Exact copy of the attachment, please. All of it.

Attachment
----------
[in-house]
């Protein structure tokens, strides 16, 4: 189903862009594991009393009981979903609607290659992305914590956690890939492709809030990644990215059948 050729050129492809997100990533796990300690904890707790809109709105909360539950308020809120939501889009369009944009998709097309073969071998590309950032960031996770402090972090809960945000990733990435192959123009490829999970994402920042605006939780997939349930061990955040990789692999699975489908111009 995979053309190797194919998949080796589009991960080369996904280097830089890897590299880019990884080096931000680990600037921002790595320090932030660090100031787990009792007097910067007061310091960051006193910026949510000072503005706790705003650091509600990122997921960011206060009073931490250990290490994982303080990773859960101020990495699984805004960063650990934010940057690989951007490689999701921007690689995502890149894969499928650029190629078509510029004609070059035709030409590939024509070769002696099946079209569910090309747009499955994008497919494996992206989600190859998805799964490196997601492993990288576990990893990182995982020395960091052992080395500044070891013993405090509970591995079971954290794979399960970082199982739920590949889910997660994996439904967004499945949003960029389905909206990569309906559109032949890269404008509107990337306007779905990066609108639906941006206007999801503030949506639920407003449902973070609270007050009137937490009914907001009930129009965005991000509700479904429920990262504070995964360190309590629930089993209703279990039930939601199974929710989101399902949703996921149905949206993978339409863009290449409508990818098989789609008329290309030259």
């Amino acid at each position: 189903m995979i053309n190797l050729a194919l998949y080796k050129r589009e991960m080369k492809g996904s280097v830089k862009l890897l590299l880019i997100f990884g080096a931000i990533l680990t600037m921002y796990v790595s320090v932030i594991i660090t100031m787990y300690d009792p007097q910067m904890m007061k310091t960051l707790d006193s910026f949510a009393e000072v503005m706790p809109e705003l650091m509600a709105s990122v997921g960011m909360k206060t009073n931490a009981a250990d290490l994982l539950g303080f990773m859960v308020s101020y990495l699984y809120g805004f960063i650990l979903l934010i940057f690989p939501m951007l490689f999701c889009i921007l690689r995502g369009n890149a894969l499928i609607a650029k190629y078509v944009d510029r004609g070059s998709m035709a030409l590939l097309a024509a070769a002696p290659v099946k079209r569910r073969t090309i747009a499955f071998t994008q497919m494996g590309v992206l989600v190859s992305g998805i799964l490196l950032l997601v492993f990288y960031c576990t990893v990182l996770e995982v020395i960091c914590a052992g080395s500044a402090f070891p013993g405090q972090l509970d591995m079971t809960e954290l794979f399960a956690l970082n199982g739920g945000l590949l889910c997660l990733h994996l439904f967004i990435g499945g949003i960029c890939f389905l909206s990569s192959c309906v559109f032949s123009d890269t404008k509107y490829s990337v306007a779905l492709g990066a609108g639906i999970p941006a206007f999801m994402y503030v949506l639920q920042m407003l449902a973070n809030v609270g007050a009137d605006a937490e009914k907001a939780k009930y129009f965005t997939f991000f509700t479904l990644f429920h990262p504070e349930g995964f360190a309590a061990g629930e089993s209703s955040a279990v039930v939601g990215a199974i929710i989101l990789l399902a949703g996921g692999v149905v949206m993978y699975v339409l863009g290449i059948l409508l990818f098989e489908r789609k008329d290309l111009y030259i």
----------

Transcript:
[in-house]
């Protein structure tokens, strides 16, 4: 189903862009594991009393009981979903609607290659992305914590956690890939492709809030990644990215059948 050729050129492809997100990533796990300690904890707790809109709105909360539950308020809120939501889009369009944009998709097309073969071998590309950032960031996770402090972090809960945000990733990435192959123009490829999970994402920042605006939780997939349930061990955040990789692999699975489908111009 995979053309190797194919998949080796589009991960080369996904280097830089890897590299880019990884080096931000680990600037921002790595320090932030660090100031787990009792007097910067007061310091960051006193910026949510000072503005706790705003650091509600990122997921960011206060009073931490250990290490994982303080990773859960101020990495699984805004960063650990934010940057690989951007490689999701921007690689995502890149894969499928650029190629078509510029004609070059035709030409590939024509070769002696099946079209569910090309747009499955994008497919494996992206989600190859998805799964490196997601492993990288576990990893990182995982020395960091052992080395500044070891013993405090509970591995079971954290794979399960970082199982739920590949889910997660994996439904967004499945949003960029389905909206990569309906559109032949890269404008509107990337306007779905990066609108639906941006206007999801503030949506639920407003449902973070609270007050009137937490009914907001009930129009965005991000509700479904429920990262504070995964360190309590629930089993209703279990039930939601199974929710989101399902949703996921149905949206993978339409863009290449409508990818098989789609008329290309030259």
């Amino acid at each position: 189903m995979i053309n190797l050729a194919l998949y080796k050129r589009e991960m080369k492809g996904s280097v830089k862009l890897l590299l880019i997100f990884g080096a931000i990533l680990t600037m921002y796990v790595s320090v932030i594991i660090t100031m787990y300690d009792p007097q910067m904890m007061k310091t960051l707790d006193s910026f949510a009393e000072v503005m706790p809109e705003l650091m509600a709105s990122v997921g960011m909360k206060t009073n931490a009981a250990d290490l994982l539950g303080f990773m859960v308020s101020y990495l699984y809120g805004f960063i650990l979903l934010i940057f690989p939501m951007l490689f999701c889009i921007l690689r995502g369009n890149a894969l499928i609607a650029k190629y078509v944009d510029r004609g070059s998709m035709a030409l590939l097309a024509a070769a002696p290659v099946k079209r569910r073969t090309i747009a499955f071998t994008q497919m494996g590309v992206l989600v190859s992305g998805i799964l490196l950032l997601v492993f990288y960031c576990t990893v990182l996770e995982v020395i960091c914590a052992g080395s500044a402090f070891p013993g405090q972090l509970d591995m079971t809960e954290l794979f399960a956690l970082n199982g739920g945000l590949l889910c997660l990733h994996l439904f967004i990435g499945g949003i960029c890939f389905l909206s990569s192959c309906v559109f032949s123009d890269t404008k509107y490829s990337v306007a779905l492709g990066a609108g639906i999970p941006a206007f999801m994402y503030v949506l639920q920042m407003l449902a973070n809030v609270g007050a009137d605006a937490e009914k907001a939780k009930y129009f965005t997939f991000f509700t479904l990644f429920h990262p504070e349930g995964f360190a309590a061990g629930e089993s209703s955040a279990v039930v939601g990215a199974i929710i989101l990789l399902a949703g996921g692999v149905v949206m993978y699975v339409l863009g290449i059948l409508l990818f098989e489908r789609k008329d290309l111009y030259i």